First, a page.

“He was planned for and wanted and hoped for and waited for,” his mother said. “We wanted a child and had one. It was what we prayed for.”

    He came into the world inheriting a bundle of family traits. Like his mathematician father, he was quiet, analytical and an academic overachiever. As he grew older, he also shared another trait – social awkwardness. He inherited his stoicism from his mother, who built a family culture that celebrated hard work and community service and frowned on weakness.

    But there was another family trait lurking in the background, and it showed its face as they boy grew into a man. Close relatives, including his father’s twin sister, had been institutionalized.

    “Mental illness can strike like cancer, without regard to your background, without regard to your status in life, without regard to how intelligent you are,” defense attorney Tamara Brady told the jury. “And when James Holmes was born, he had this psychotic mental illness in his blood. It was in his DNA.”

    He was the first grandchild. And so the jury saw videos with the grandmothers – sitting in a chair at the kitchen table, getting his first haircut. Standing on tiptoes by the kitchen counter, rolling out dough for gingerbread men. Hugging his baby sister and tentatively tapping out “Jingle Bells” with her at the piano.

    The jury saw his baby book, and a family history he put together in elementary school. Then came the report cards – usually with straight A’s – and a stack of school and team pictures.

    His father called him Jimmy, his mother called him Jim and prosecutors disdainfully called him “that guy.”

    The defense presented three dozen witnesses – neighbors, family friends, teachers, coaches, friends and classmates – who described a boy who never picked fights, was never angry and tried his best to blend into the background. He was able to remain invisible for a long time as he battled the demons within.

    A traumatic move

    His decline began when he was 12 and the family moved from Castroville, near Monterey, to San Diego. He had trouble making friends and began to withdraw into his room and his video games. His mother went door-to-door looking for playmates but, she said, the boys in their new neighborhood weren’t very friendly.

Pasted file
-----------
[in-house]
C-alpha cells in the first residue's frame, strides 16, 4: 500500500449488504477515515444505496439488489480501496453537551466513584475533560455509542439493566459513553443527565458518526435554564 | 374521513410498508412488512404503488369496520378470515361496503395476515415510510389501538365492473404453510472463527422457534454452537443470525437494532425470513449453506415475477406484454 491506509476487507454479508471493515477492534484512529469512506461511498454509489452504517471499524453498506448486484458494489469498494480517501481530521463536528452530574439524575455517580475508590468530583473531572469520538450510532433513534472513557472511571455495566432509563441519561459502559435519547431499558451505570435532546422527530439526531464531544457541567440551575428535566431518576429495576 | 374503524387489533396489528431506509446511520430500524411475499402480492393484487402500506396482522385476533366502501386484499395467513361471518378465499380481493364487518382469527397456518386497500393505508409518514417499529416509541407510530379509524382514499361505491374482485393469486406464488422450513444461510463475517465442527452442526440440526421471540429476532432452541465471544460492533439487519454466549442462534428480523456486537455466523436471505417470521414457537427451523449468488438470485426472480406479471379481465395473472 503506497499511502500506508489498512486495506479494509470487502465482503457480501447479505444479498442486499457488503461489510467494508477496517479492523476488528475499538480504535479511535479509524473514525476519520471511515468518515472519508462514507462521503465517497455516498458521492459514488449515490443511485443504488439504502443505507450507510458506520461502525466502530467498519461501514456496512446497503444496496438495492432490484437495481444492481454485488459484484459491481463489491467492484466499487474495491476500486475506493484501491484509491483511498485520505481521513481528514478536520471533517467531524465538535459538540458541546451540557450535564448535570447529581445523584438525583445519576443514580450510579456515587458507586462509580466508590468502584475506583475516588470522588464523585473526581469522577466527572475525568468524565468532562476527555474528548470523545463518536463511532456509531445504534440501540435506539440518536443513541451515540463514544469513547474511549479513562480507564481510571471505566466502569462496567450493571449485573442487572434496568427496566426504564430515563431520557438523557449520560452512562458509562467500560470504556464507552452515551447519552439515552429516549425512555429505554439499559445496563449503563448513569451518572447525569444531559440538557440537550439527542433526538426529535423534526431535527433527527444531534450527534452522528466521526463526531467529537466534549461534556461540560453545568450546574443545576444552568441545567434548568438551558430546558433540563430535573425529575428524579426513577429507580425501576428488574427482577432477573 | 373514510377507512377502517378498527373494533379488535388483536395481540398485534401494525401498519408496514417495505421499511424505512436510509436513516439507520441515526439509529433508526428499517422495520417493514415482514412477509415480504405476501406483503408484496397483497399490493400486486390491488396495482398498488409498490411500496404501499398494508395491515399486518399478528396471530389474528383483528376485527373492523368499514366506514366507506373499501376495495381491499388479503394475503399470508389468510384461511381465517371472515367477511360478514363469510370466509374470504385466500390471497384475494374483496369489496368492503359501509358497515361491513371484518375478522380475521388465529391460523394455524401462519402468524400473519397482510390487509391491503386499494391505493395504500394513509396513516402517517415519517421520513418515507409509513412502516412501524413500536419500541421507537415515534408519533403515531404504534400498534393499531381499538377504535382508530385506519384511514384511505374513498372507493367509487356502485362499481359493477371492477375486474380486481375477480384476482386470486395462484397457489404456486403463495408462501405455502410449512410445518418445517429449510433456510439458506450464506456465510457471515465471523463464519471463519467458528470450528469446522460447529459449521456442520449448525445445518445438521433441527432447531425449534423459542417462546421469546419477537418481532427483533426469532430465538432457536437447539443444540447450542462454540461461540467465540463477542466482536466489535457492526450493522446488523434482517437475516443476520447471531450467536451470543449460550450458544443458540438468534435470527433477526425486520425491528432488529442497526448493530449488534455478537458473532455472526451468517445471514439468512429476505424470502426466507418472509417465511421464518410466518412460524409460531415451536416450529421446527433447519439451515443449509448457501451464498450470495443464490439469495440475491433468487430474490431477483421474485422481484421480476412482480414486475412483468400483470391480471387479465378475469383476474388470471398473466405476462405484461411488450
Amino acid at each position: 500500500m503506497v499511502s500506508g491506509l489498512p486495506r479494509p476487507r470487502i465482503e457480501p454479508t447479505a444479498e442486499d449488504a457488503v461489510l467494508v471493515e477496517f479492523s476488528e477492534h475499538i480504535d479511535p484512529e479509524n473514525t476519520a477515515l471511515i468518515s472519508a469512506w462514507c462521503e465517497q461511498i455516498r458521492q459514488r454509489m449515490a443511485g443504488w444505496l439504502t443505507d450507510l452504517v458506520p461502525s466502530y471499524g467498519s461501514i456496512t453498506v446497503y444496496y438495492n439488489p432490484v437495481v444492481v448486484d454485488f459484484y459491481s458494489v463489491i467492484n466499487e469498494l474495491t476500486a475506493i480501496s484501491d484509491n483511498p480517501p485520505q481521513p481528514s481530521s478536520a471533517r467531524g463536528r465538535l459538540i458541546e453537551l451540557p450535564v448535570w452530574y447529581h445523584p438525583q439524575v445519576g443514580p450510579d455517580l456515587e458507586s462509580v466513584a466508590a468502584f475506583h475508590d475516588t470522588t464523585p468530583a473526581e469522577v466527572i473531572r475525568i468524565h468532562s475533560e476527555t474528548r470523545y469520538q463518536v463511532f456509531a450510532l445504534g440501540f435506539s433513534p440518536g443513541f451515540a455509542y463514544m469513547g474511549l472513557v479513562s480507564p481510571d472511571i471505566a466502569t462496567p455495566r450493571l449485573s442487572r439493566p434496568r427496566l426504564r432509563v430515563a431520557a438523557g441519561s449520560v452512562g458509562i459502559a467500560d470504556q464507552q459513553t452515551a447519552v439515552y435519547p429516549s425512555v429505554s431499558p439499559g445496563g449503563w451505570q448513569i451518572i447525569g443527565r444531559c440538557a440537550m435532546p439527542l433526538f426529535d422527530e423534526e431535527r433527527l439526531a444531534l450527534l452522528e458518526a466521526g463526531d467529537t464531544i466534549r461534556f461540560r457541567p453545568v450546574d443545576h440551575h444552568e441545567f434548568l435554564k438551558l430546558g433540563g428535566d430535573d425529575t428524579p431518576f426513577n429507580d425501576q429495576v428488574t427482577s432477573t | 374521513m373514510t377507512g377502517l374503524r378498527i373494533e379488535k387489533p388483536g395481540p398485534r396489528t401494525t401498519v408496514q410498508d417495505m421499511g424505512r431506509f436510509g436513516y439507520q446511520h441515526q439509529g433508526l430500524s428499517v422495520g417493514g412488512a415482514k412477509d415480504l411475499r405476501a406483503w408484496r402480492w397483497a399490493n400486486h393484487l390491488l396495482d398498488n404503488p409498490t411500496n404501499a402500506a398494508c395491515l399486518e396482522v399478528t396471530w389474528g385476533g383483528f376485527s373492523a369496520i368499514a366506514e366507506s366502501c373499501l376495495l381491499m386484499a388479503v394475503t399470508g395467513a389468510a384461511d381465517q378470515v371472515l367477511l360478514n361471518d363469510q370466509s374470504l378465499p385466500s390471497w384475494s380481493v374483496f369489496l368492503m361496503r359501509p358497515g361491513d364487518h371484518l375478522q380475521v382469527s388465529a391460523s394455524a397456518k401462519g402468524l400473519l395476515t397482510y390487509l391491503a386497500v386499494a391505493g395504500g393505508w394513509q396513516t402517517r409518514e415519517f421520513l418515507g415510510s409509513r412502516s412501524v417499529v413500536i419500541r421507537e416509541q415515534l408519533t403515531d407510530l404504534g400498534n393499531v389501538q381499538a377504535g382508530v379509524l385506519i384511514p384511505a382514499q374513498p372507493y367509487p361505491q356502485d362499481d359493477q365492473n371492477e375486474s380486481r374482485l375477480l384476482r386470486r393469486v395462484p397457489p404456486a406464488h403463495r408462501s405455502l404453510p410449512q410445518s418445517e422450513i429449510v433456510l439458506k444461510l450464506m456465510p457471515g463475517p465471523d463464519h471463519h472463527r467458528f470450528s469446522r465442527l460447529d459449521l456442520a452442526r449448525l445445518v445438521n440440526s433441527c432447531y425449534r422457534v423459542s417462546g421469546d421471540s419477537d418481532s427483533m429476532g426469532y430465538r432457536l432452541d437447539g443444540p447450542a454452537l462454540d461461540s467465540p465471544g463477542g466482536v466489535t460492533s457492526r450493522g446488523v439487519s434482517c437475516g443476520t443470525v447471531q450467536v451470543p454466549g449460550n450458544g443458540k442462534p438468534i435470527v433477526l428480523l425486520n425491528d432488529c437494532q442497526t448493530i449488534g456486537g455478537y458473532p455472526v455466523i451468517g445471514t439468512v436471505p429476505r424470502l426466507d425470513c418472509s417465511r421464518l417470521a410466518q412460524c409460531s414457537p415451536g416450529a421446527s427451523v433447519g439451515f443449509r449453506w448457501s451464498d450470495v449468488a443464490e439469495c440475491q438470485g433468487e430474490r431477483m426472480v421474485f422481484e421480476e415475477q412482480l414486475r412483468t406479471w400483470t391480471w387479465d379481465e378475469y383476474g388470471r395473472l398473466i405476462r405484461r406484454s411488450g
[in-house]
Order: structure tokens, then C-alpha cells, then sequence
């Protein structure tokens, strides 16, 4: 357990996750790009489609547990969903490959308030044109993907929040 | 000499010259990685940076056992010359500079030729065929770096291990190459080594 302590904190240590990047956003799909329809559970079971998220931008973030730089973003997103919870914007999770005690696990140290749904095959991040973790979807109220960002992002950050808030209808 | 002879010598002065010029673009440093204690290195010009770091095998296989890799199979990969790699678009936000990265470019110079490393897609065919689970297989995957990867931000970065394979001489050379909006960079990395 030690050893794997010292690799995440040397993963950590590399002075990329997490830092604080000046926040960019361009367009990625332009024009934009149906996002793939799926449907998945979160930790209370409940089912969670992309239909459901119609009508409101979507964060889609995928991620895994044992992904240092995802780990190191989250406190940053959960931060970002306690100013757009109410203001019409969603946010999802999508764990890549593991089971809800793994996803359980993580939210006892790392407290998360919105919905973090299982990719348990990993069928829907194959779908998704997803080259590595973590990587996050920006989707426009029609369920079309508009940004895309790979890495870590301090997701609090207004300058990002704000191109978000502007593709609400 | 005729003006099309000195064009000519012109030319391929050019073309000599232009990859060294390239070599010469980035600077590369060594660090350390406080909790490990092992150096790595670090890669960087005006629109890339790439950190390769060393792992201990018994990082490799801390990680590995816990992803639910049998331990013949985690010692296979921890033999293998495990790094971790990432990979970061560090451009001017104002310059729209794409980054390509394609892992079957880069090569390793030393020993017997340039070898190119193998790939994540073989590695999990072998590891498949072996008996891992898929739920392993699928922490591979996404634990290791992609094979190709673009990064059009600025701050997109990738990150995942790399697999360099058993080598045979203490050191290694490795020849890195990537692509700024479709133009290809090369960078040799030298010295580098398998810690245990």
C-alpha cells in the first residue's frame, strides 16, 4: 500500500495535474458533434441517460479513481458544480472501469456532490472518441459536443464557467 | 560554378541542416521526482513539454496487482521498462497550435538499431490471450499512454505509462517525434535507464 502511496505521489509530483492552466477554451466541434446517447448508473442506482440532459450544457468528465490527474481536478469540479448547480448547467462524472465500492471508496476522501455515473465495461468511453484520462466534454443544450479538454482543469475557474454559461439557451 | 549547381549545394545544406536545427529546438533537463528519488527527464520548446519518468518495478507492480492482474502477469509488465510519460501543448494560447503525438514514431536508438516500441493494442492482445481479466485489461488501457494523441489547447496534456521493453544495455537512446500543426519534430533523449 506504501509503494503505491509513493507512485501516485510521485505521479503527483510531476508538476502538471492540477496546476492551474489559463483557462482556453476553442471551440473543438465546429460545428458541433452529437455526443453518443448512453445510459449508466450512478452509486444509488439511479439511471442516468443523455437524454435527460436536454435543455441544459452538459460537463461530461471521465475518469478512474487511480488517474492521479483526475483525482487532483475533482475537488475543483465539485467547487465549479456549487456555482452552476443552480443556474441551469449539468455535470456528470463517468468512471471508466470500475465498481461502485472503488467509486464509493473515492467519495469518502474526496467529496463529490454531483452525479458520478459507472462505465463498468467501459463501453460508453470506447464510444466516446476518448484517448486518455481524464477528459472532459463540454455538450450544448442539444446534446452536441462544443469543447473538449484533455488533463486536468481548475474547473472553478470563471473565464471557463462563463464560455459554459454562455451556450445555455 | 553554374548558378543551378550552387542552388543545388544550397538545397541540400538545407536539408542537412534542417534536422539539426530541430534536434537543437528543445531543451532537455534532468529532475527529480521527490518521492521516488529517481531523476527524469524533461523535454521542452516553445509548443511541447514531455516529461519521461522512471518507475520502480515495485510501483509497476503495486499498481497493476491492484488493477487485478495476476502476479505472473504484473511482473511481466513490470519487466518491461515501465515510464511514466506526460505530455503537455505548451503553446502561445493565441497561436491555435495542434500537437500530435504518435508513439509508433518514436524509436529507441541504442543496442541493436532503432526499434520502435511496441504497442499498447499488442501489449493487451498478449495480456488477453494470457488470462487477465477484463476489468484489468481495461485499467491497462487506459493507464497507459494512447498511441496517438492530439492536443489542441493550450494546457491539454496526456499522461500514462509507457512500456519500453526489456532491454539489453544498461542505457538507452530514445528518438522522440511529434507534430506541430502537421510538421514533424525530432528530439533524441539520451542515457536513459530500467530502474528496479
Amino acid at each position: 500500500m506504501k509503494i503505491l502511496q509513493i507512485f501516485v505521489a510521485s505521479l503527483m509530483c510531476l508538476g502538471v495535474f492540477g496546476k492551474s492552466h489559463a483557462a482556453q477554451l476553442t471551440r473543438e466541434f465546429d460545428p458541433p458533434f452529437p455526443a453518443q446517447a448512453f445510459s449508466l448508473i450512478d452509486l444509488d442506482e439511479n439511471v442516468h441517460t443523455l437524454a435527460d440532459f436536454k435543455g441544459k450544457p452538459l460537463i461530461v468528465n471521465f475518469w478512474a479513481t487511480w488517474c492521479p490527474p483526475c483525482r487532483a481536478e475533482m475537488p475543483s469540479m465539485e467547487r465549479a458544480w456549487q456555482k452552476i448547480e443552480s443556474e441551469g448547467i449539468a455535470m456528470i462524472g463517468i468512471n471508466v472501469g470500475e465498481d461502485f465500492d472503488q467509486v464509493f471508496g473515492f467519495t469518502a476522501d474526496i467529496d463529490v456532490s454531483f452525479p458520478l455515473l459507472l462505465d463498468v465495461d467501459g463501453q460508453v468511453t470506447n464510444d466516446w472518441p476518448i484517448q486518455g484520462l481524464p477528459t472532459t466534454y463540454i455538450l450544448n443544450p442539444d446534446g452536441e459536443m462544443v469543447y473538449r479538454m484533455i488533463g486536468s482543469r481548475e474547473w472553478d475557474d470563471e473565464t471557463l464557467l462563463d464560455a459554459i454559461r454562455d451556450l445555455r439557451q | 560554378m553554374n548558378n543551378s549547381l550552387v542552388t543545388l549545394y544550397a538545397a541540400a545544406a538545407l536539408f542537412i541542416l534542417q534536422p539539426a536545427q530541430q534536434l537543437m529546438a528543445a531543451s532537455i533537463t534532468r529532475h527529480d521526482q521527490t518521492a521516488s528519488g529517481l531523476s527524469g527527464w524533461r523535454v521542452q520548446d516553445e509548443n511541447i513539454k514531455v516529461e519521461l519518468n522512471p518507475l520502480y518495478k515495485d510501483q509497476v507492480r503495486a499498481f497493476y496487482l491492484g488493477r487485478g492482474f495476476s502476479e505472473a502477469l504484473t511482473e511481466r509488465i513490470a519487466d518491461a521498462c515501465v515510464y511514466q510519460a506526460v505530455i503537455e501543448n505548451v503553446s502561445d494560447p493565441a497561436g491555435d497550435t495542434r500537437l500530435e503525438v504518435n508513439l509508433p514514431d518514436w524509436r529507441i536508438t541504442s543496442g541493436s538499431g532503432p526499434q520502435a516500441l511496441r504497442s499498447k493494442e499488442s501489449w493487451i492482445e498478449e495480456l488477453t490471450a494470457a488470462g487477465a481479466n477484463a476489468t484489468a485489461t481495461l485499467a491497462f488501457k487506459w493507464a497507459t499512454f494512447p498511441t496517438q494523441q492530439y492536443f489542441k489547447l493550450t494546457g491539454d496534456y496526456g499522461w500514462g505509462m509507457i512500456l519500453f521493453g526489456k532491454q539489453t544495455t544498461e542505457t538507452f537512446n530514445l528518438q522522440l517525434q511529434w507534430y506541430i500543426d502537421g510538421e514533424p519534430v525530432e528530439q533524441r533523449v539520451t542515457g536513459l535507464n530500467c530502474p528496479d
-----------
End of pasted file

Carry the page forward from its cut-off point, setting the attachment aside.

She recalled how her boy “lost his joy.” She felt guilty that she couldn’t make him happy.

    Looking back, the defense said, what was chalked up to a tough adjustment was probably an early symptom of Holmes’ mental illness. By the time he was in high school, a cross-country coach had taken notice of his behavior. He kept himself apart and was so uncomfortable standing close to others that he wrecked the team photo.

    “He was of us, and not of us,” the coach said.

    His college years were uneventful. He had a handful of friends among the honors students and earned A’s at the University of California at Riverside. But he wasn’t very outgoing. The social highlight of his week was watching the television show “Lost” with his roommates.

    He didn’t get into the top graduate schools he applied to, and returned home, where he stayed up late, slept during the day and seemed rudderless until his mother insisted he get a job. He went to work at a pill factory, where co-workers noticed his tendency to stare off into space with an odd, faraway expression.

    A second round of grad school applications won him acceptance at the University of Colorado’s Anschutz Medical Campus in Aurora, a suburb of Denver. But instead of sailing through his courses with straight A’s, Holmes struggled for the first time.

    In 2012, he finally came undone, according to the defense. He was dumped by the first girlfriend he’d ever had, and he dropped out of grad school. He was losing the battle with what he called his “broken brain.”